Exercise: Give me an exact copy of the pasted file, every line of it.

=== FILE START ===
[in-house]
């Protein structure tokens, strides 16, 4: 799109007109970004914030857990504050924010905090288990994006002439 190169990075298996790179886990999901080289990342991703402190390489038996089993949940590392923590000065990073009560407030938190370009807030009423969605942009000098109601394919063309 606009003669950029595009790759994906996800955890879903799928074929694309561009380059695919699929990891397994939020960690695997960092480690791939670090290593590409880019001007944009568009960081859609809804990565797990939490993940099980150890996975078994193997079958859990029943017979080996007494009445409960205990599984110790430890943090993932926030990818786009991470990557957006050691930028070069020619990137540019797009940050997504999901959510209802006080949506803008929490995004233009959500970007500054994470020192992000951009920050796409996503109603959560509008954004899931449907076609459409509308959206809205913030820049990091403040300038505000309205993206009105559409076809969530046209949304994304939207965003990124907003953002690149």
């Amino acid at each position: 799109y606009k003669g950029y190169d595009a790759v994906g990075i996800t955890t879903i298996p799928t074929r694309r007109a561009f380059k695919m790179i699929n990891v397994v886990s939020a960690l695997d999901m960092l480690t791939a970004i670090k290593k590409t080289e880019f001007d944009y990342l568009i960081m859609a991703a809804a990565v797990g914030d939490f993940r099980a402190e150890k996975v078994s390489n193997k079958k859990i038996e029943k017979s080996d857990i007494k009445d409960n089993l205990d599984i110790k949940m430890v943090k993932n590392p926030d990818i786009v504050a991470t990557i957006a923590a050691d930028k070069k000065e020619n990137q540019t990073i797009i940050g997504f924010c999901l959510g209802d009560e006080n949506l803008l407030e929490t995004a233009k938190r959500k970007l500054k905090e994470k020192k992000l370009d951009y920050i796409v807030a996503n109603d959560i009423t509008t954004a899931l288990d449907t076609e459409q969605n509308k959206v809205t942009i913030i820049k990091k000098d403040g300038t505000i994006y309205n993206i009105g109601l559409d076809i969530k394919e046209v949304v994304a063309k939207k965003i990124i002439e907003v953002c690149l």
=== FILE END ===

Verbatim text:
[in-house]
């Protein structure tokens, strides 16, 4: 799109007109970004914030857990504050924010905090288990994006002439 190169990075298996790179886990999901080289990342991703402190390489038996089993949940590392923590000065990073009560407030938190370009807030009423969605942009000098109601394919063309 606009003669950029595009790759994906996800955890879903799928074929694309561009380059695919699929990891397994939020960690695997960092480690791939670090290593590409880019001007944009568009960081859609809804990565797990939490993940099980150890996975078994193997079958859990029943017979080996007494009445409960205990599984110790430890943090993932926030990818786009991470990557957006050691930028070069020619990137540019797009940050997504999901959510209802006080949506803008929490995004233009959500970007500054994470020192992000951009920050796409996503109603959560509008954004899931449907076609459409509308959206809205913030820049990091403040300038505000309205993206009105559409076809969530046209949304994304939207965003990124907003953002690149």
């Amino acid at each position: 799109y606009k003669g950029y190169d595009a790759v994906g990075i996800t955890t879903i298996p799928t074929r694309r007109a561009f380059k695919m790179i699929n990891v397994v886990s939020a960690l695997d999901m960092l480690t791939a970004i670090k290593k590409t080289e880019f001007d944009y990342l568009i960081m859609a991703a809804a990565v797990g914030d939490f993940r099980a402190e150890k996975v078994s390489n193997k079958k859990i038996e029943k017979s080996d857990i007494k009445d409960n089993l205990d599984i110790k949940m430890v943090k993932n590392p926030d990818i786009v504050a991470t990557i957006a923590a050691d930028k070069k000065e020619n990137q540019t990073i797009i940050g997504f924010c999901l959510g209802d009560e006080n949506l803008l407030e929490t995004a233009k938190r959500k970007l500054k905090e994470k020192k992000l370009d951009y920050i796409v807030a996503n109603d959560i009423t509008t954004a899931l288990d449907t076609e459409q969605n509308k959206v809205t942009i913030i820049k990091k000098d403040g300038t505000i994006y309205n993206i009105g109601l559409d076809i969530k394919e046209v949304v994304a063309k939207k965003i990124i002439e907003v953002c690149l």